Cl- ions passively follow
H2O passively re-absorbed (osmosis)
Nutrients (glucose and amino acids) selectively re-absorbed in the proximal convoluted tubule
**Each substance has a maximum absorption rate….if this is
exceeded, the substance leaves with the urine
Ex. Glucose (diabetes mellitus)
Ex. Proteins (eclampsia)
Tubular Secretion - (another way substances are added to the urine)
Mostly happens in the
Distal Convoluted Tubule (DCT)
Active transport of some substances
from the blood (peritubular capillaries) into the tubular fluid
H+ ions, K+ ions, creatinine, some medications (drugs)
***This is the main way the kidney controls blood pH (H+ ions)
contains glomerular filtrate components that have not been re-absorbed + substances that have been secreted into the tubules
Two ways that substances can enter the urine =
Glomerular filtration (glomerulus)
Tubular secretion (mostly distal tubule)
Urine characteristics
Pretty yellow due to the pigments urochrome and urobilinogen (from the breakdown of hemoglobin) and solutes
Sterile (NO microbes!)
Slightly aromatic
Normal pH of around 6 (Carnivores)
Functions of the excretory system ...
(Putting it all together)
Excretion of metabolic waste

Nitrogenous waste –
By-product of amino acid metabolism (Protein breakdown)
Produced in the liver: (ammonia + CO2 → urea)
Urea is much less toxic than ammonia
– some ammonia is not combined with CO2 and is excreted as ammonia (tubular secretion)
Creatine phosphate (high energy storage molecule in skeletal muscles) → creatinine + energy
Creatinine excreted in urine
Uric acid

Product of nucleotide (from DNA and RNA) break-down
Insoluble, so crystals can form collecting in kidneys (kidney stones) and/or joints (gout)
2) Maintaining blood water/salt balance and controlling blood pressure -

Mostly via HORMONES!!!
Re-absorption (back into the blood) of H2O
Antidiuretic hormone (ADH)

Produced in the hypothalamus (brain) and secreted by the posterior pituitary gland -
Works to ↑ H2O re-absorption → ↑ blood volume/↑ blood pressure
Ex. On a hot day, ADH released → ↑ H2O re-absorption →
urine is more concentrated
Most H2O re-absorption from ADH occurs in the descending loop of Henle and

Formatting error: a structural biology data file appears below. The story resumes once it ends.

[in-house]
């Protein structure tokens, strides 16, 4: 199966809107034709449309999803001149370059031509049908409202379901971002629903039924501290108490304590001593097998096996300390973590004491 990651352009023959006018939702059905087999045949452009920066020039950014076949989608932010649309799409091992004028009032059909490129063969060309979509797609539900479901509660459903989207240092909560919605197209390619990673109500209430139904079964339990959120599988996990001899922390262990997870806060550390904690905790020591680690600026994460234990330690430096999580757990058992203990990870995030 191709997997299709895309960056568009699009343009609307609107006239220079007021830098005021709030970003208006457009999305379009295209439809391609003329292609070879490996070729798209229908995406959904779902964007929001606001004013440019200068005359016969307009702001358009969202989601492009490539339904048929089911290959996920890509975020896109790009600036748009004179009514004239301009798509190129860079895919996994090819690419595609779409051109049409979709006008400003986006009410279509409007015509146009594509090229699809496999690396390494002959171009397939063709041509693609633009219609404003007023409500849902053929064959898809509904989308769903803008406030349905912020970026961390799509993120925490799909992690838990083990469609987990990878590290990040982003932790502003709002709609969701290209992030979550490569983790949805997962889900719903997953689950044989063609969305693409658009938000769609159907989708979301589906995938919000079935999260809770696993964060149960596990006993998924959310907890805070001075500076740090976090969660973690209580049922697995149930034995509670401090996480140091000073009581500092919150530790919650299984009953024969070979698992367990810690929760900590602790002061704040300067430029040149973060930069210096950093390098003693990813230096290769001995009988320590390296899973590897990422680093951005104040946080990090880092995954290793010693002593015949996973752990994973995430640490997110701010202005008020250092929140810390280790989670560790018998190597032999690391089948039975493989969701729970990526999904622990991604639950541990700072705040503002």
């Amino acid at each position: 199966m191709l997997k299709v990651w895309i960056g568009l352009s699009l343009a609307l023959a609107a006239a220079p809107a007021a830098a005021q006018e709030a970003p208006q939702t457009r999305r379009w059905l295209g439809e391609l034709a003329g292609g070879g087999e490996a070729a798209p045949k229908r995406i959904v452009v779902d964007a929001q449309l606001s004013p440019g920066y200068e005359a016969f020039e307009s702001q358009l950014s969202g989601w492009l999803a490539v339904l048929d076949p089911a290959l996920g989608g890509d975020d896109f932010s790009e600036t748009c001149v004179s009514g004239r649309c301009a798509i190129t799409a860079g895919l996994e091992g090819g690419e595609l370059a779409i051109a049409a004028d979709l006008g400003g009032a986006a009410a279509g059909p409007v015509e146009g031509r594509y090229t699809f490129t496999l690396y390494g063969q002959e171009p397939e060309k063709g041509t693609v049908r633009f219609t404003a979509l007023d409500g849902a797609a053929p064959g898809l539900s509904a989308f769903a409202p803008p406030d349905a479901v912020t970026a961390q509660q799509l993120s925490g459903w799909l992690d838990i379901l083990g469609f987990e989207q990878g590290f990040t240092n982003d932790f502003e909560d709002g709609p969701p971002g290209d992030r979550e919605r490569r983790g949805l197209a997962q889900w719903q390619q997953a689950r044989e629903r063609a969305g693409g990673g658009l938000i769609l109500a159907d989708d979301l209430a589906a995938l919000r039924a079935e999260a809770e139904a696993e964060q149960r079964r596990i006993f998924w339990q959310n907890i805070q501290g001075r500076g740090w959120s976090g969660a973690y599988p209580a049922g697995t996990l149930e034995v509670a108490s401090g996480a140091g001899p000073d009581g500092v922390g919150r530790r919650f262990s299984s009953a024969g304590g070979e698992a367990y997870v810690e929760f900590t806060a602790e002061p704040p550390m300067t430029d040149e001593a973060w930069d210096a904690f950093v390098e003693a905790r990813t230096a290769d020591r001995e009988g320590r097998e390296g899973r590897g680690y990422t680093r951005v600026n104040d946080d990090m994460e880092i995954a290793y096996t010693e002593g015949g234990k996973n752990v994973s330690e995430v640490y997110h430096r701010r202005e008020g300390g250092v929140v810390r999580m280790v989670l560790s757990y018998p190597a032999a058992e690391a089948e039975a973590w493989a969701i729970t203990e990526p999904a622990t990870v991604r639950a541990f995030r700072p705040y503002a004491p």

the collecting ducts
Remember, water is NOT re-absorbed from the ascending loop of Henle
2) Water/salt balance (Continued)
Re-absorption of salts –
> 99% of Na+ that is filtered at the glomerulus is returned to the blood
Most re-absorbed at the proximal tubule (PCT)
Some at the ascending Loop of Henle
The rest at the distal tubule (DCT) and collecting ducts
Regulated by hormones
(Here they are again)
– Secreted by the adrenal gland (cortex) → ↑ excretion of K+ ions and ↑ re-absorption of Na+ ions (Sodium-potassium pump)
Renin is an enzyme that regulates this
Renin is secreted by the kidney (when blood pressure in the glomerulus is low)
→ $ release of aldosterone (by the adrenal cortex)
↑ salts in blood cause →↑ H2O in blood (where sodium goes, water follows)→
↑ blood volume/↑ blood pressure
ANH (Atrial Natriuretic Hormone)
- Secreted by the atria of the heart when blood volume is too high (baro-receptor stimulation) → Inhibits renin secretion → Sodium leaves (where sodium goes .... water follows) →
↓ blood volume/↓ blood pressure

Helps maintain blood level of other ions (K+, HCO3-,Ca++)
3) Maintenance of acid/base balance of the blood -
Blood pH = ~ 7.35-7.45 (slightly alkaline)
Maintained in three main ways ....
Bicarbonate buffer system
– Makes quick changes in blood pH
H+ + HCO3- ↔ H2CO3 ↔ H2O + CO2
Respiratory system
- Breathing out or retention of CO2 by lungs helps (REMEMBER HOW THIS WORKS!!)
Kidneys are the main control
through excretion/re-absorption of H+ ions and excretion /re-absorption of HCO3- ions AS NEEDED
Urine pH usually acidic (<6) due to acidic foods consumed
Blood pH too low?
(Too many H+ ions in blood and/or too much CO2) = ACIDOSIS
Excretion (into urine) of H+ ions and re-absorption (into blood) of HCO3- ions (by tubular secretion)
Blood pH too high?
(Not enough H+ ions in the blood and/or too little CO2) = ALKALOSIS
Re-absorption (into blood) of H+ ions and excretion (into urine) of HCO3- ions
**Remember that HCO3- ions act as a blood buffer
Excretory system functions (continued)
4) Assist endocrine system by…..
Secretes renin
causing aldosterone to be released from adrenal cortex
– Hormone that stimulates RBC production and maturation in the red bone marrow
PTH activates vitamin D here
(produced on the skin from uV light and cholesterol), which is used to form the hormone calcitriol →↑ Ca++ absorption from digestive tract
Excretory system functions -

1) Excretion of metabolic (liquid) wastes
Uric acid (crystals = gout)

2) Maintaining acid/base balance
Secretes and re-absorbs H+ ions
Re-absorbs and secretes HCO3- ions as needed

3) H2O/ salt balance
Salt = Aldosterone (antagonist = ANH)

4) Hormone secretion
Renin system
PTH activates vitamin D
The three processes carried out by the kidneys include
Glomerular filtration
(Glomerulus) - produces filtrate
Tubular re-absorption
(All through the nephron in the peri-tubular capillaries) - moves substances back into the blood
Tubular secretion
(DCT) - active transport of substances from the blood to the urine
8. The serous membranes lining the walls of the abdominal cavity are the ...
a. Visceral pleura
b. Parietal peritoneum
c. Ventral to the kidneys
d. Visceral peritoneum
e. Both b and c
10. Peristalsis ...
a. Occurs in the digestive tract and in other hollow organs
b. Is due to cilia moving substances
c. Is due to skeletal muscle contraction
d. Refers to a membrane in the abdominal cavity
e. All of the above
13. Inflammation of the urinary bladder is ...
a. Bladderitis
b. Cystitis
c. Urinitis
d. Urethritis
e. Both a and b
10. The micturition reflex is mostly controlled by the ...
a. Somatic nervous system
b. Central nervous system